SG3112 Turbulence 9.0 credits

Turbulens

The course is meant to give the students the tools to analyze and understand turbulent flows. This includes the use of statistical methods to describe and analyse turbulent flow, to describe and explain the scale structure of turbulence, and to describe the strengths and weaknesses of common CFD models for turbulent flow.

  • Education cycle

    Third cycle
  • Main field of study

  • Grading scale

Course offerings

Autumn 18 for programme students

  • Periods

    Autumn 18 P2 (4.0 credits)

    Spring 19 P3 (5.0 credits)

  • Application code

    51621

  • Start date

    29/10/2018

  • End date

    15/03/2019

  • Language of instruction

    English

  • Campus

    KTH Campus

  • Tutoring time

    Daytime

  • Form of study

    Normal

  • Number of places

    No limitation

  • Course responsible

    Arne Johansson <viktor@kth.se>

  • Teacher

    Arne Johansson <viktor@kth.se>

    Stefan Wallin <swallin@kth.se>

Autumn 18 for programme students

  • Periods

    Autumn 18 P2 (4.0 credits)

    Spring 19 P3 (5.0 credits)

  • Application code

    51714

  • Start date

    01/11/2018

  • End date

    15/03/2019

  • Language of instruction

    English

  • Campus

    KTH Campus

  • Tutoring time

    Daytime

  • Form of study

    Normal

  • Number of places

    No limitation

  • Course responsible

    Arne Johansson <viktor@kth.se>

  • Teacher

    Arne Johansson <viktor@kth.se>

    Stefan Wallin <swallin@kth.se>

Information for research students about course offerings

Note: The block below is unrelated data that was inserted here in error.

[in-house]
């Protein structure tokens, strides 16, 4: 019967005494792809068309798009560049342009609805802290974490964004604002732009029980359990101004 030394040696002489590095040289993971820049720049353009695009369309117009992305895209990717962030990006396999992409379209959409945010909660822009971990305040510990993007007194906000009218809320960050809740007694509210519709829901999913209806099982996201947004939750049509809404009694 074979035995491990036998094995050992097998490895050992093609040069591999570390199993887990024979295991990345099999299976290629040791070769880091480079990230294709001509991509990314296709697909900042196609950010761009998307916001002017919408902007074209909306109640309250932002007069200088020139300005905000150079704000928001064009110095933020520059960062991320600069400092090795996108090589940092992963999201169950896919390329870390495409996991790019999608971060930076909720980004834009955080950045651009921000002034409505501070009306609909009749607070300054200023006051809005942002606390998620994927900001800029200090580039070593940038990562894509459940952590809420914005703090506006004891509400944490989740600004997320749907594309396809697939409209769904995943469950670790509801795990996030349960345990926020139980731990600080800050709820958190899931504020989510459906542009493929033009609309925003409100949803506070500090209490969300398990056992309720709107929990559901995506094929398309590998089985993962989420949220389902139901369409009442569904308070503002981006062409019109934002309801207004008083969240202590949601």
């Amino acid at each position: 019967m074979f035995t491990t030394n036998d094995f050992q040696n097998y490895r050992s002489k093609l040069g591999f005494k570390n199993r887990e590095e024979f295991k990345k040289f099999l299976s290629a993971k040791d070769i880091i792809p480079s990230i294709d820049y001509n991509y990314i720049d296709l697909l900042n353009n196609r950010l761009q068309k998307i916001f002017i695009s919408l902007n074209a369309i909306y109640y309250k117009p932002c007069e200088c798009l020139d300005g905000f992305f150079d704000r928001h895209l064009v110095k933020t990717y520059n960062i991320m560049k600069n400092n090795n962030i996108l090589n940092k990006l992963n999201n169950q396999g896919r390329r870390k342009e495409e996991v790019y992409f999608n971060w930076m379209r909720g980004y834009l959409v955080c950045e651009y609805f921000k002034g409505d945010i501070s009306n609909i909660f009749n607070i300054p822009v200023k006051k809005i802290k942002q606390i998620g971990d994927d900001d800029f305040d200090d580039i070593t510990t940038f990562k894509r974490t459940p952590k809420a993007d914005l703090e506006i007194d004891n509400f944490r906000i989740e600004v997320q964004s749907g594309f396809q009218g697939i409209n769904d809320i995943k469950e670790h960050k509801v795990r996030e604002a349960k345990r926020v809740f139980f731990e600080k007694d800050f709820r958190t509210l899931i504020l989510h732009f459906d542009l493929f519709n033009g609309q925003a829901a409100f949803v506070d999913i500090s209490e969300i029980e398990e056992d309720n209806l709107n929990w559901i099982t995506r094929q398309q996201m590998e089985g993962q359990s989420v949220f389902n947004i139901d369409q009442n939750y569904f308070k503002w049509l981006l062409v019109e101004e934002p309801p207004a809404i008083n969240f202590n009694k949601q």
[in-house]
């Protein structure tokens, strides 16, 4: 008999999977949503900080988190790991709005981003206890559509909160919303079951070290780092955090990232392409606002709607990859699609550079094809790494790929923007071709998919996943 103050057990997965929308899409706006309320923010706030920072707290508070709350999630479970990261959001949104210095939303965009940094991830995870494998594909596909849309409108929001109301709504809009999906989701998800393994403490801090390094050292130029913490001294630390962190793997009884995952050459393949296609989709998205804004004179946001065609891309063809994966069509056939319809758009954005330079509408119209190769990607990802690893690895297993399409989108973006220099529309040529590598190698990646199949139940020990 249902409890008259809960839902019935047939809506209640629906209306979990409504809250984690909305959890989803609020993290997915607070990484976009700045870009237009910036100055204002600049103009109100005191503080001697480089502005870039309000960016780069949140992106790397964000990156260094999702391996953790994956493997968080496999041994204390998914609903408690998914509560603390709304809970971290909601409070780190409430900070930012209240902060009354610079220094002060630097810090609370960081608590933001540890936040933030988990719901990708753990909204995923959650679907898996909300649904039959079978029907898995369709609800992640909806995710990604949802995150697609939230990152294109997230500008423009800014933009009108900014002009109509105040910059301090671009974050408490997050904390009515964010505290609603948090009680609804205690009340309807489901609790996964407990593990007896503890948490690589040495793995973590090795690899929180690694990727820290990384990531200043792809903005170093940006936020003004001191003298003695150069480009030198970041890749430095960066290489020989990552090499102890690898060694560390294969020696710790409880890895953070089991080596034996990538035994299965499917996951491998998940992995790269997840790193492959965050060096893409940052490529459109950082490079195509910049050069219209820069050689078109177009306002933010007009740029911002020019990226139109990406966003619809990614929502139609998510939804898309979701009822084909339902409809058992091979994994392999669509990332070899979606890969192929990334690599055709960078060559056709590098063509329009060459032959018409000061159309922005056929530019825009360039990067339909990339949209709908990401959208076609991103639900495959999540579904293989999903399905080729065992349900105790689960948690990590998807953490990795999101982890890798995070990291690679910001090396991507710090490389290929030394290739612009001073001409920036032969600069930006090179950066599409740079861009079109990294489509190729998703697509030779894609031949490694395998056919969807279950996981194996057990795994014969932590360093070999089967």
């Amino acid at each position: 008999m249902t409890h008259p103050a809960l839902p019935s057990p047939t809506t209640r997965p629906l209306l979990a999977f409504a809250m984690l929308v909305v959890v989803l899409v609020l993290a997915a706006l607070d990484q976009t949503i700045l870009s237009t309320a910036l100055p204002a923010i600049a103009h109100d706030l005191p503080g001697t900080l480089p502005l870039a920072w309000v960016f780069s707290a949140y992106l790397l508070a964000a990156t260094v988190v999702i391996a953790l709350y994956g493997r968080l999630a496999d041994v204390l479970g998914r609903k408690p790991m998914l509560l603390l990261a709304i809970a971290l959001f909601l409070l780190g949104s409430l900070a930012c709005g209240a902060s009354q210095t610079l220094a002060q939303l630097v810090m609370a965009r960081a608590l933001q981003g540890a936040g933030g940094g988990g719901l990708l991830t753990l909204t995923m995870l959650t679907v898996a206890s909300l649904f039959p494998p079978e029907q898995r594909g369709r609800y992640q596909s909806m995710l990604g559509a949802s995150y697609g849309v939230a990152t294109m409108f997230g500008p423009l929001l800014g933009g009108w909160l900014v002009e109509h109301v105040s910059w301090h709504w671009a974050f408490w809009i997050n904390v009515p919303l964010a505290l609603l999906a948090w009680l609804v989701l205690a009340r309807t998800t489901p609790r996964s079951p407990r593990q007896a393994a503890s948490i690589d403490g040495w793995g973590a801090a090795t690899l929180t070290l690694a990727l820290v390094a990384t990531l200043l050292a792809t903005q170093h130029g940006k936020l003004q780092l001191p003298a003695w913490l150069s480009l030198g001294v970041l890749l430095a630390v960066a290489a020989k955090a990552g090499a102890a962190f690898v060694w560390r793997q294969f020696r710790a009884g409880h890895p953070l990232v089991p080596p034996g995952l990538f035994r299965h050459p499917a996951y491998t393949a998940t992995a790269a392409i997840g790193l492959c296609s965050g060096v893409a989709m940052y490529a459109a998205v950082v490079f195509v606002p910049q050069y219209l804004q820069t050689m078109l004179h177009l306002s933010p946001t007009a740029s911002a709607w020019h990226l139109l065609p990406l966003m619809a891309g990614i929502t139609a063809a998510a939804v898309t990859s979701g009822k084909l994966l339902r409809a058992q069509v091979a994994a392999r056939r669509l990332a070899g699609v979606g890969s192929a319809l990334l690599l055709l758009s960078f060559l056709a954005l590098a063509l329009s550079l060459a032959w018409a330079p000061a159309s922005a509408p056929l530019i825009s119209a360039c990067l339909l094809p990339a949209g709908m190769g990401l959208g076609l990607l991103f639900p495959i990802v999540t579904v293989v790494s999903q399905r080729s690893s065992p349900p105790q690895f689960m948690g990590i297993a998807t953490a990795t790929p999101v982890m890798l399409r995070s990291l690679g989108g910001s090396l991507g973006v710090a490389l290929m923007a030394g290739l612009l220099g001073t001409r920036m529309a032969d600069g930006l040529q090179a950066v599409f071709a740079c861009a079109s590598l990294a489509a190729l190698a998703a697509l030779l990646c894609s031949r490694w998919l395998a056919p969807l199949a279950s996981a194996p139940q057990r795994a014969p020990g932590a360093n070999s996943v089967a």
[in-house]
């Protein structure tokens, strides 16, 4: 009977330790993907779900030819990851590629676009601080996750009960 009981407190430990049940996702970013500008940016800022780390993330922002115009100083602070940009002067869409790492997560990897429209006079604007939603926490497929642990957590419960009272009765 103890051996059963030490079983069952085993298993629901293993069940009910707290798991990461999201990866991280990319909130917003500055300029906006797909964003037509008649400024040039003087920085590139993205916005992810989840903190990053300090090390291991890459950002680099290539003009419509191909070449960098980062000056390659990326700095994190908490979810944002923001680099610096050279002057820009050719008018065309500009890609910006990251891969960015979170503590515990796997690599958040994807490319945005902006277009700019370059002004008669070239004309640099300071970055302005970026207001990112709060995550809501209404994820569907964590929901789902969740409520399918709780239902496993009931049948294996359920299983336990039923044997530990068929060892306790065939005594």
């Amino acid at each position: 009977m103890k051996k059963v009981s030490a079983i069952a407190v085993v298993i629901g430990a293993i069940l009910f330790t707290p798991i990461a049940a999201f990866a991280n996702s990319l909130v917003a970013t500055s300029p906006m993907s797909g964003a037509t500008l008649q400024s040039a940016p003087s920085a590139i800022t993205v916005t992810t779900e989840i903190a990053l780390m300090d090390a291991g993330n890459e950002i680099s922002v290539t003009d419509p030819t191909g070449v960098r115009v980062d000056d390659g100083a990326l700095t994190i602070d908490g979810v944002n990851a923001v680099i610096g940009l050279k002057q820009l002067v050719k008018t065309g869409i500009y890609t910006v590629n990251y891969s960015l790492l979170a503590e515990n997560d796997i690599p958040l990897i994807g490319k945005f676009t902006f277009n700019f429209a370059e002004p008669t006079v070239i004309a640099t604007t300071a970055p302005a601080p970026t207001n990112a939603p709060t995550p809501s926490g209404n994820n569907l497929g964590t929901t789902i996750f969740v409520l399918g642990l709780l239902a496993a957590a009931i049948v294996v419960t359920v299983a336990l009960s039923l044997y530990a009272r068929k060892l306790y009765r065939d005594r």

The course SG3112 is given regularly in parallel with SG2218 Turbulence in period 2 and 3. See schedule for KTH undergraduate courses.

Intended learning outcomes

The primary aim of the course is to give the students an overview of turbulent flow and turbulence.

After completing the course a student should be able to;

  • use statistical methods to describe and analyse turbulent flow,
  • describe and explain the lengthscale structure of turbulence, and
  • use an understanding of turbulence to describe the strengths and weaknesses of common CFD models for turbulent flow.
  • describe/give examples of how fluid dynamics research can adress aspects of sustainability

Course main content

Fundamental phenomena and concepts. Statistical methods. Shear-flow turbulence and the turbulent boundary layer. CFD models for turbulent flow. The theory of isotropic and homogeneous turbulence.

Eligibility

SG2214 Fluid Mechanics, or equivalent.

Recommended prerequisites

The course assumes that the contents of the course SG2214, or something similar, have been studied, especially a knowledge of the Navier-Stokes equations is required.

Literature

Recommended course book; “Turbulent Flows” by S.B. Pope (CUP, 2000).

Alternative; Ch. 13, “Turbulence”, in “Fluid Mechanics” by Kundu & Cohen (Elsevier, 2004).

Examination

Requirements for final grade

Practical laboratory exercise; homework; and a written test or oral examination. Doctoral students should carry out and present a short literature project. The literature project should comprise a summary and analysis of the approaches to relevant turbulence research issues addressed in typically two selected journal papers. The literature project should also address possible sustainability aspects of the selected papers and of the specific research project of the PhD student. 

Offered by

SCI/Mechanics

Contact

Arne Johansson

Examiner

Arne Johansson <viktor@kth.se>

Supplementary information

Doctoral students should carry out and present a short literature project.

Version

Course syllabus valid from: Autumn 2018.